NEWS
UniqueSquared

UniqueSquared
July 25, 2013

How Are You Coping With iTunes 11?

The not so recent iTunes update to version 11 received praise from many, but also had users holding on to their older versions.  One of the biggest changes to the visual navigation and layout itself is the use of visuals.  Instead of simply listing the song name and title on the front page, that page is used to show a grid of the album art from each song.  It was meant to be a new way of browsing, which lets you use picture associations instead of just written words.  Some may find this frustrating, and would rather prefer lists of music over grids of songs – but most will get over their troubles sooner or later.

I don’t use iTunes, but it seems like I cannot avoid keeping it installed on my computer.  Any song on Amazon that is downloaded opens directly with iTunes, and that darn updater just keeps …

NEWS
UniqueSquared

UniqueSquared
July 3, 2013

Move My Traktor Tunes & Settings To Another Computer?

Everyone seems to have their own school of thought when it comes time to transfer songs from one computer to another.  Some will ditch any hardware and simply do it wirelessly or through an internet connection – while some do not have this option, given the amount of data they want to transmit.  Others will use a large external that is connected to computers as a virtual hub between their laptop and their desktop system.  Finally, the most common method of transferring files onto a drive for DVS use comes down to using a smaller intermediate storage device, like a small thumb USB drive.  Since the amount of information on these drives is quite large these days, the size vs. capacity is a big winning factor.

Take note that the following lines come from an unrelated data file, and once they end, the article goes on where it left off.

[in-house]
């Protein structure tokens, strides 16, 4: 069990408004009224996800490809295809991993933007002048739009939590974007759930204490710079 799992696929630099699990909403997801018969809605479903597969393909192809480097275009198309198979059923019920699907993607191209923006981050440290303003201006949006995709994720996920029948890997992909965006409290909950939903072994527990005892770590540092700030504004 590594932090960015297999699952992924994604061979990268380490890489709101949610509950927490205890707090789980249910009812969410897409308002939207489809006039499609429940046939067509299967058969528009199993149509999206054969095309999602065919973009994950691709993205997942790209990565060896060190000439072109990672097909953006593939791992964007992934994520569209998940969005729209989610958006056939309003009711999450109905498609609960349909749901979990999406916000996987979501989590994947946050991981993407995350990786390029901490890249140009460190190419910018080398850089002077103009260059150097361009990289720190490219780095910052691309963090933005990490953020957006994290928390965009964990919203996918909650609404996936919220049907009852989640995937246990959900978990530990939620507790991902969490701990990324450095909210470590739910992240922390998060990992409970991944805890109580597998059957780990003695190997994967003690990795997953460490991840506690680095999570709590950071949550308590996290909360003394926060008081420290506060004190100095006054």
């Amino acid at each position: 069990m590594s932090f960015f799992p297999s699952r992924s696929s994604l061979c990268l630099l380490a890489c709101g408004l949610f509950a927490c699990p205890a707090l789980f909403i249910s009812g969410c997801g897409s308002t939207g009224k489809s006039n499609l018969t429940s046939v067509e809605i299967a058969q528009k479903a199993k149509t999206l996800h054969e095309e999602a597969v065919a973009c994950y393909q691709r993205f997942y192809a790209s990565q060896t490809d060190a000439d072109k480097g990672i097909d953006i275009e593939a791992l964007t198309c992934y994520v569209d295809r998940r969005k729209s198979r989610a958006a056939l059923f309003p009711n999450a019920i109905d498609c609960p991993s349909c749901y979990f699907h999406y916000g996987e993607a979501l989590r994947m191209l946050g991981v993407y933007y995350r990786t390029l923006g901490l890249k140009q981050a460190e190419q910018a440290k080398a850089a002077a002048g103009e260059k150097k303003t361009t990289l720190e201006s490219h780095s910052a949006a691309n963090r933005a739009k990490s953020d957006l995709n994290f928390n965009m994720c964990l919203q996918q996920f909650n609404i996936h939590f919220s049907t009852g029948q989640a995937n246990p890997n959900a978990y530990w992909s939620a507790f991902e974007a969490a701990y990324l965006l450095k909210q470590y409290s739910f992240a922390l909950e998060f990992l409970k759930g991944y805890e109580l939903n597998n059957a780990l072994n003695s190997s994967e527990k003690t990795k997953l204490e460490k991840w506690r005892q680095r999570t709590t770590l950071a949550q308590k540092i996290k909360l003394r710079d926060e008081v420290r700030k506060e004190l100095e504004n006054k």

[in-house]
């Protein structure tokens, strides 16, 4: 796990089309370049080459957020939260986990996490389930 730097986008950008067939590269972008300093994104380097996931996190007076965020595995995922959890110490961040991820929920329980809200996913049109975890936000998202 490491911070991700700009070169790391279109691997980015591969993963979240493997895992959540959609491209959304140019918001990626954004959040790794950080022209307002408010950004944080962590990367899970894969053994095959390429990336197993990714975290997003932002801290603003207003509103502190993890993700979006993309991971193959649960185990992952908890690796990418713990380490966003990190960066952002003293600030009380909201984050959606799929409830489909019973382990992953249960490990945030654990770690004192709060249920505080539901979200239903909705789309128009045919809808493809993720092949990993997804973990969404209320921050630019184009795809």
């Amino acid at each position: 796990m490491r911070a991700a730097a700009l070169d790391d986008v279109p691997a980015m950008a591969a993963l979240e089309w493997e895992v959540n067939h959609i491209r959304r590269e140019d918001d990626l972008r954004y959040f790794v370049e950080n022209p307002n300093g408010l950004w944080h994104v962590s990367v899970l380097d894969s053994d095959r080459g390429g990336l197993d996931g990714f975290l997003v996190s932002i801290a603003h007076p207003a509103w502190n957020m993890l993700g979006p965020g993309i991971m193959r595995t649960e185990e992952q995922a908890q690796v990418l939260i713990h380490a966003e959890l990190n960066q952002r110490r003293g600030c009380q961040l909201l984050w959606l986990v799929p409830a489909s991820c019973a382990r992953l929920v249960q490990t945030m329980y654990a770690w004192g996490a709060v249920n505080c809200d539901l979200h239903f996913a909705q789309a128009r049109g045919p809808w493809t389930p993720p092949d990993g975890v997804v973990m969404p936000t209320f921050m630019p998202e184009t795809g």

Instead of having entire libraries stored on one space, DJs sometimes transfer files over as if they were only playlists that did not need …

NEWS
UniqueSquared

UniqueSquared
July 3, 2013

Rekord Buddy — the Traktor and Rekordbox converter

Before we could store and access files digitally for DJing purposes, it had to all be done by hand.  While this seems like a monotonous task it actually had its perks, considering just how much longer it takes to mess with a tangible piece of audio.  For one, it allowed us to know our music on a much more personal level – meaning that often had to listen to entire tracks to know where our cue point would come in for a good transition to the next song.  These days, cueing records are as simple as pressing a button.  There is are plenty of spaces where you can drop a proper cue point, and it is a much better option than trying to guess where on the record you are supposed to drop your needle.

The trouble with this method is the sheer volume of music that we have to …